Category: Fantasy (UF)
Series: The Others
Publisher/Release Date: Roc/March 4, 2014
Grade: B+

Visit Anne Bishop here.

Written in Red, Book #1
Murder of Crows, Book #2


  1. My book hasn't arrived yet, I've eagerly awaited every time the mail man came to my street but still no book. I have high hopes for the last three days of the week and will jump to it as soon as I have it, because everyone is loving the book and I want it now!

    1. Ohhh, what torture! Waiting when you want a book so badly. :(

      I will probably re-read this book soon! I read it slowly, but there is so much going on that I still feel like I read it too fast. Enjoy Sonia!

    2. The book arrived a few minutes after I posted here...I'm almost finished, only a couple chapters to go... I actually am loving it!

    3. Yay! I'm so glad you're loving it, Sonia. Can't wait to read your thoughts. :)

  2. Very nice review Hils :) I think you nailed everything... Although I have to say, I didn't love Murder of Crows as much as you did. I've been debating between a B and B+ and will probably go with a B.

    In ways, I thought a bit too much happened in Murder of Crows, splitting the focus... and I wasn't a fan of all those POVs.

  3. Thanks Nath. I also debated between a B and a B+. But in the end, Bishop's expansion of the world-building and the measurable character growth were so good in this second book, I had to give it that +. I really loved Meg and Simon in this one. :) Bishop handled all those threads quite well, in my opinion.

    I didn't mind the different POV's, I liked getting those perspectives and thought they were important to the development of the story. The shift in focus, the balance of light to dark, took me by surprise. Let's see if that continues in the next book.

  4. This was a B read for me as well. I loved the first book -- LOVED it, and can't tell you how many times I've re-read it -- so Murder of Crows was my most anticipated book of 2014. Sadly, it just fell a little flat for me. Now...that doesn't mean it's a bad book. It's not. I enjoyed it. But as a reader, I am primarily drawn to characters and relationships. Plots are almost always secondary. I like a good balance, but I always want the characters/relationships to play the bigger role.

    In Murder of Crows, I thought that the relationships took a back-seat to the plot in a BIG way. MoC starts with a bang and doesn't let up, and the plot is largely external, focused outward. There's some good insight and info -- about the Controller, the origins of the cassandra sangue, and other inhabitants of Thasia -- but I missed the characters so, so much. Even Meg seemed like a secondary character to me in this book.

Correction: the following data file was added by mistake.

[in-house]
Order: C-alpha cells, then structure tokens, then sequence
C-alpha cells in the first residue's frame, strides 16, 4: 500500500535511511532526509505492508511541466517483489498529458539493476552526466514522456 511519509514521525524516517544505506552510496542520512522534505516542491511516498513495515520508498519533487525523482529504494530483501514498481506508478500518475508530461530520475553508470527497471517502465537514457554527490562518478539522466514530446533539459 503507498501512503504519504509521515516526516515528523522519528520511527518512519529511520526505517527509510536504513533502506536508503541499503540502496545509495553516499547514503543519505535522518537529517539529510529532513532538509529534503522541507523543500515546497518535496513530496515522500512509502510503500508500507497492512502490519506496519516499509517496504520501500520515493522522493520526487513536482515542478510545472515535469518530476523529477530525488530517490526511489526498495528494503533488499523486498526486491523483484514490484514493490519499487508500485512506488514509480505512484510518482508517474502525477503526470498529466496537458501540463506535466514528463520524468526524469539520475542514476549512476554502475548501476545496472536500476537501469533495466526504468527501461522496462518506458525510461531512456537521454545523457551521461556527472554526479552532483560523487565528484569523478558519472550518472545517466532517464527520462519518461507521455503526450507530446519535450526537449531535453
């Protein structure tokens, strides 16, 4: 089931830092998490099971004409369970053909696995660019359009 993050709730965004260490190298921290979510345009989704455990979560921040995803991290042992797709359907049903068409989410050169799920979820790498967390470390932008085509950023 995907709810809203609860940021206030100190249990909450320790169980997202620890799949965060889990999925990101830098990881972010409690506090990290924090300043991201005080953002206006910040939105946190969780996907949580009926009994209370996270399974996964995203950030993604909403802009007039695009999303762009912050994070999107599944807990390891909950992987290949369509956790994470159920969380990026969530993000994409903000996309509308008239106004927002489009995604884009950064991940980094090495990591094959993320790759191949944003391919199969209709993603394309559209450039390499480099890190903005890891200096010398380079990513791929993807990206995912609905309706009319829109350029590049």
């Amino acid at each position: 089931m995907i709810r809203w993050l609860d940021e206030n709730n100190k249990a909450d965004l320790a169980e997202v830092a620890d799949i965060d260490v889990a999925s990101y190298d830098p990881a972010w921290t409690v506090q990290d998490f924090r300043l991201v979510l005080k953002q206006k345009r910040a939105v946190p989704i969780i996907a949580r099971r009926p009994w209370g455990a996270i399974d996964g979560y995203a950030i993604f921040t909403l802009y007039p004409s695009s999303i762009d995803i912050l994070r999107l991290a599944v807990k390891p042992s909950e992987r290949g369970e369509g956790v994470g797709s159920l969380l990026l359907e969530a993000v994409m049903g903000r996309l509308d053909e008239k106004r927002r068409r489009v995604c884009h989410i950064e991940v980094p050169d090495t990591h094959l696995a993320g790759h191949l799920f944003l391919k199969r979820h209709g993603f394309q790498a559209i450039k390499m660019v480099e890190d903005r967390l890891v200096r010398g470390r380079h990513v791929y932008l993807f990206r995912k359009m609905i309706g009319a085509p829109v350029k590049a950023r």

Meg and Simon's relationship is developing slowly. Rationally, I think that's good. It fits with her characterization, especially. Emotionally, as a reader, I wanted just a bit more. Not a whole lot more, just a little bit more.

    Ultimately, my test for whether or not a book was GREAT for me or merely good is whether or not I immediately start the re-read. I didn't feel the urge with this one to dive back in immediately. (Unlike with the new Mercy Thompson book. That one was a strong A for me, and I'm doing the re-read now.)

    1. Nifty, yes. The first book was character driven and in this second book the focus shifted to plot-driven. The overall relationships (with the secondary characters) did take a back seat, except for the central ones between Simon and Meg and between the Others (Simon) and Monty/Burke -- I thought both those relationships moved forward rather well.

      I do know what you mean about Meg and Simon. We are all anxious to get that payoff. But I like that Bishop is going slowly. I think the timeline calls for it. However, like you, I can't wait for a little more, and more. I'm loving them together. :)

      When reading fantasy, I always look for growth in world-building, so for me, this installment is key in that respect. Bishop needed to expand outward, otherwise the overall story arc would stagnate. Although I found that the shift in focus was not gradual enough. I'm hoping that she will settle for a better balance in future installments.

      I will reread this book, soon. I read it over a whole weekend, slowly, but I feel like I need to read it again.

      PS: I really missed Sam and Jasper. And Vlad, Henry and Tess were there, but I would really like to know more about THEM rather than Mari Lee and Ruthie.

      RE: Mercy Thompson series. I haven't read that UF series yet! I began reading the Alpha Omega series by Briggs last year, and when I catch up with that one, I will begin with Mercy all in one sitting. :) I have all the books already (except for the latest). *g*